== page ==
have never been in love? I know what it is, for I have passed through
it the same as you--certainly I have! But I was never so love-mad as to
lose my sleep or upset myself, as you are doing now. You are an idiot,
and your love is not worth a doit. Besides do you think your lady is the
same as you are? No, no!"
"I am sure she is," replied Conrad; "she is so true-hearted."
"Ah, you speak as you wish," said Gerard, "but I do not believe that
women are so true as to always remain faithful to their vows; and those
who believe in them are blockheads. Like you, I have loved, and still
love. For, to tell you the truth, I left Brabant on account of a love
affair, and when I left I was high in the graces of a very beautiful,
good, and noble damsel, whom I quitted with much regret; and for no
small time I was in great grief at not being able to see her--though I
did not cease to sleep, drink, or eat, as you do. When I found that
I was no longer able to see her, I cured myself by following Ovid's
advice, for I had not been here long before I made the acquaintance of a
pretty girl in the house, and so managed, that--thank God--she now likes
me very much, and I love her. So that now I have forgotten the one I
formerly loved, and only care for the one I now possess, who has turned
my thoughts from my old love!"
"What!" cried Conrad. "Is it possible that, if you really loved the
other, you can so soon forget her and desert her? I cannot understand
nor imagine how that can be!"
"It is so, nevertheless, whether you understand it or not." "That is not
keeping faith loyally," said Conrad. "As for me, I would rather die
a thousand times, if that were possible, than be so false to my lady.
However long God may let me live, I shall never have the will, or even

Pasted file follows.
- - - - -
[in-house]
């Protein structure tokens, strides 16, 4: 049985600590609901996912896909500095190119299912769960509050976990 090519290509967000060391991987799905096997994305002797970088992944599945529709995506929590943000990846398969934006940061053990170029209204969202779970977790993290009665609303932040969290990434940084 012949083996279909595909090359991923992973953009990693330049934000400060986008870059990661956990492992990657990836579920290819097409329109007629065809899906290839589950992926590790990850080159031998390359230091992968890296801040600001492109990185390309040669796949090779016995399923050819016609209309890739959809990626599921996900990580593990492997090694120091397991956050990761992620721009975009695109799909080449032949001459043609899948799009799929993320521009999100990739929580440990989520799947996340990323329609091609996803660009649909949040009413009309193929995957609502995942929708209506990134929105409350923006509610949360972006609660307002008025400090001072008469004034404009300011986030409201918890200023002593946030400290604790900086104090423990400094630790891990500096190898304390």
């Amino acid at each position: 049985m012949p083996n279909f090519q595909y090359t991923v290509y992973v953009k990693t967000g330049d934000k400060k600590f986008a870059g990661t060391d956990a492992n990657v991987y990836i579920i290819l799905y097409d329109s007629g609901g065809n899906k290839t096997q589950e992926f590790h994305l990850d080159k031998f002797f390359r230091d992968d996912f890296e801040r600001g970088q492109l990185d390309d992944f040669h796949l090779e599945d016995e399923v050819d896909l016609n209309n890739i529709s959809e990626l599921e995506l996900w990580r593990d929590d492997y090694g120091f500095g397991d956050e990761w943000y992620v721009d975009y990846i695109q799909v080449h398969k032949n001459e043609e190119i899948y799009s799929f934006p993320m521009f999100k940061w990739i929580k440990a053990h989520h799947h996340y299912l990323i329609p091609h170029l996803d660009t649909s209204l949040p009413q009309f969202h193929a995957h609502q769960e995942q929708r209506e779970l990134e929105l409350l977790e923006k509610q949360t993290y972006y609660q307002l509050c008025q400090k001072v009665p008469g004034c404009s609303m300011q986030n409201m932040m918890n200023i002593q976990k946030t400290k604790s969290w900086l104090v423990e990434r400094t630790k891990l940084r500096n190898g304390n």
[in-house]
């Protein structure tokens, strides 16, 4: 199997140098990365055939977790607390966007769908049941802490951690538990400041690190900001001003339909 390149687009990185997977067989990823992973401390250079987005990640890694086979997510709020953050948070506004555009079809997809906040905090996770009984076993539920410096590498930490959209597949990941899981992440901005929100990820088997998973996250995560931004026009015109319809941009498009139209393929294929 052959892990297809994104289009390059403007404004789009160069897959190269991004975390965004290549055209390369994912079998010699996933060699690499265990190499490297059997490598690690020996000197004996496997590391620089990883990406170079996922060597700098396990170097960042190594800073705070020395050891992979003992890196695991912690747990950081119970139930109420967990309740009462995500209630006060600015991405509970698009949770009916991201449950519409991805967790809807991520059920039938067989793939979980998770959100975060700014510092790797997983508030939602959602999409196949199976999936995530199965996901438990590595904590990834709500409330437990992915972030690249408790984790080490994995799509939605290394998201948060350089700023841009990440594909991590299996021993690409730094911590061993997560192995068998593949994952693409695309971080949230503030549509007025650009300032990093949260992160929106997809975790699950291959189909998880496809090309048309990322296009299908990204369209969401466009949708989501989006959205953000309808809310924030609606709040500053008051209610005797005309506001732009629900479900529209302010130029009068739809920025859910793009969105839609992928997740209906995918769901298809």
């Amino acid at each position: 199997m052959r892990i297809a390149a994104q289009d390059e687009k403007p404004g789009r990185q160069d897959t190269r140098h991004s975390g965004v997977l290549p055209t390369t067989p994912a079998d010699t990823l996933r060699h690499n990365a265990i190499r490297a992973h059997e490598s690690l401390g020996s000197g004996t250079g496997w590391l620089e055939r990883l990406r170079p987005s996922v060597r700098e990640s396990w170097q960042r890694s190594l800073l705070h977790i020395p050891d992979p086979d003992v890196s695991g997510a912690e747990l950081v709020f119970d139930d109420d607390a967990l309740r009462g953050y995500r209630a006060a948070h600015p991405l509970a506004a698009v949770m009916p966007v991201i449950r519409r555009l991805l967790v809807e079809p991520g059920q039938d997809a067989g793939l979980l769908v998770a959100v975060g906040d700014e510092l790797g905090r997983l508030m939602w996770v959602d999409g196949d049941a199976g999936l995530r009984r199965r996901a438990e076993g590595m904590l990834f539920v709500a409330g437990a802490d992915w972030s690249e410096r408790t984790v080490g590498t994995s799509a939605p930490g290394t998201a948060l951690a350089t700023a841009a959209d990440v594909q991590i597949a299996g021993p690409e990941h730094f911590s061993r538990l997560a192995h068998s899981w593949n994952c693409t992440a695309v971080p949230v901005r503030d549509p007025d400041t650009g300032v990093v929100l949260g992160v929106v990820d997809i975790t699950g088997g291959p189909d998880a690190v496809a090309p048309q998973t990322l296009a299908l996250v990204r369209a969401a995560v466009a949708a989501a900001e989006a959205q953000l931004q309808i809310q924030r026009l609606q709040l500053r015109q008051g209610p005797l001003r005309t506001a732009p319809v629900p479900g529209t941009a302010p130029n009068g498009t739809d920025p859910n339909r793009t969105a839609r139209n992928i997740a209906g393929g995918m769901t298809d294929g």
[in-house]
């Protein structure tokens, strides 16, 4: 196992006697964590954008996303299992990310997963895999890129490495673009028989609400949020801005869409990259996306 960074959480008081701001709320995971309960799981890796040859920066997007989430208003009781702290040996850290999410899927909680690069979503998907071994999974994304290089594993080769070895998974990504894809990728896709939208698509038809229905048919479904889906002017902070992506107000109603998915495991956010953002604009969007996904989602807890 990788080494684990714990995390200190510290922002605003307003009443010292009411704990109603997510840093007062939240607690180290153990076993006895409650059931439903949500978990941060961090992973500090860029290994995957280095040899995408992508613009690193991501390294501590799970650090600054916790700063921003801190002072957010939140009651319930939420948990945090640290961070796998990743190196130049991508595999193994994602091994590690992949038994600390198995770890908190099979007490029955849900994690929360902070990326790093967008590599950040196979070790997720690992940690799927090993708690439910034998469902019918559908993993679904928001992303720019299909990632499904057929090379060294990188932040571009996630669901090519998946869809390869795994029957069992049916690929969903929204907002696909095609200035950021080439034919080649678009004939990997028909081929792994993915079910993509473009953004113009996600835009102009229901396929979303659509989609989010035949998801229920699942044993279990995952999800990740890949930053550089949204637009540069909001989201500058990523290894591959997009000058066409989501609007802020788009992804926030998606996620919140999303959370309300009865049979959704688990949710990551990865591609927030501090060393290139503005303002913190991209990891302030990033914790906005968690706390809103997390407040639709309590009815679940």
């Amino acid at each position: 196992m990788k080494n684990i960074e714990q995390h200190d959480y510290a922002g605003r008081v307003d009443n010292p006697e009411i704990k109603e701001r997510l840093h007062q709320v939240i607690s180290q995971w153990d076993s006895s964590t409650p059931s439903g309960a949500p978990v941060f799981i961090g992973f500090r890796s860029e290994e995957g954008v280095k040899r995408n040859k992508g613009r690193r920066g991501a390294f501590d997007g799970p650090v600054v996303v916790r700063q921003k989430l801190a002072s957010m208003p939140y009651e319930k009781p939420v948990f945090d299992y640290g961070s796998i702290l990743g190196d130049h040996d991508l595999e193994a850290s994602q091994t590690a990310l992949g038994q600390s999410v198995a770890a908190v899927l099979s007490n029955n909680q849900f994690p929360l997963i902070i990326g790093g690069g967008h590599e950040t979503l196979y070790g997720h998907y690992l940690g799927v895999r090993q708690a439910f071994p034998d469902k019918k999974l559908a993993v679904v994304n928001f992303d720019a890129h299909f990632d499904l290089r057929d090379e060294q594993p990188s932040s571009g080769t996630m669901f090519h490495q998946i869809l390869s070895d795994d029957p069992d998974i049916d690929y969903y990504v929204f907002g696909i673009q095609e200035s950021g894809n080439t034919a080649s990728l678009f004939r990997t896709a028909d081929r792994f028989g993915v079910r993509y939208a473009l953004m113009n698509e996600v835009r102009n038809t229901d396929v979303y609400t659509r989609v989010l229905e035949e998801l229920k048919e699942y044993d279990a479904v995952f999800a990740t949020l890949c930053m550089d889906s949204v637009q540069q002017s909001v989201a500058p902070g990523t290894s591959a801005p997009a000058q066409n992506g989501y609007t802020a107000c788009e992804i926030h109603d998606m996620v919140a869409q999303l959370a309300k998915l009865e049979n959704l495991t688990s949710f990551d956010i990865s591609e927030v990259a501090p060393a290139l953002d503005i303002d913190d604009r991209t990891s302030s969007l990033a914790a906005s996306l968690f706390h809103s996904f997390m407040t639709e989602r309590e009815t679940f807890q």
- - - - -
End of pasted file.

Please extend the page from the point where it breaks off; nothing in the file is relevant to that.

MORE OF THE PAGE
the lightest thought, of ever loving any but her."
"So much the greater fool you," said Gerard, "and if you persevere in
this folly, you will never be of any good, and will do nothing but dream
and muse; and you will dry up like the green herb that is cast into the
furnace, and kill yourself, and never have known any pleasure, and
even your mistress will laugh at you,--if you are lucky enough to be
remembered by her at all."
"Well!" said Conrad. "You are very experienced in love affairs. I would
beg of you to be my intermediary, here or elsewhere, and introduce me to
some damsel that I may be cured like you."
"I will tell you what I will do," said Gerard. "Tomorrow I will speak to
my mistress and tell her that we are comrades, and ask her to speak to
one of her lady friends, who will undertake your business, and I do not
doubt but that, if you like, you will have a good time, and that the
melancholy which now bears you down will disappear--if you care to get
rid of it."
"If it were not for breaking my vow to my mistress, I should desire
nothing better," said Conrad, "but at any rate I will try it."
With that Gerard turned over and went to sleep, but Katherine was so
stricken with grief at seeing and hearing the falsehood of him whom she
loved more than all the world, that she wished herself dead and more
than dead. Nevertheless, she put aside all feminine feeling, and assumed
manly vigour. She even had the strength of mind to talk for a long time
the next day with the girl who loved the man _she_ had once adored; and
even compelled her heart and eyes to be witnesses of many interviews and
love passages that were most galling to her.
Whilst she was talking to Gerard's mistress, she saw the ring that she
had given her unfaithful lover, but she was not so foolish as to admire
it, but nevertheless found an opportunity to examine it closely on the
girl's finger, but appeared to pay no heed to it, and soon afterwards
As soon as supper was over, she went to her uncle, and said to him;
"We have been long enough in Barrois! It is time to leave. Be ready
to-morrow morning at daybreak, and I will be also. And take care that
all our baggage is prepared. Come for me as early as you like."
"You have but to come down when you will," replied the uncle.
Now you must know that after supper, whilst Gerard was conversing with
his mistress, she who had been his lady-love went to her chamber and
began to write a letter, which narrated at full length the love affairs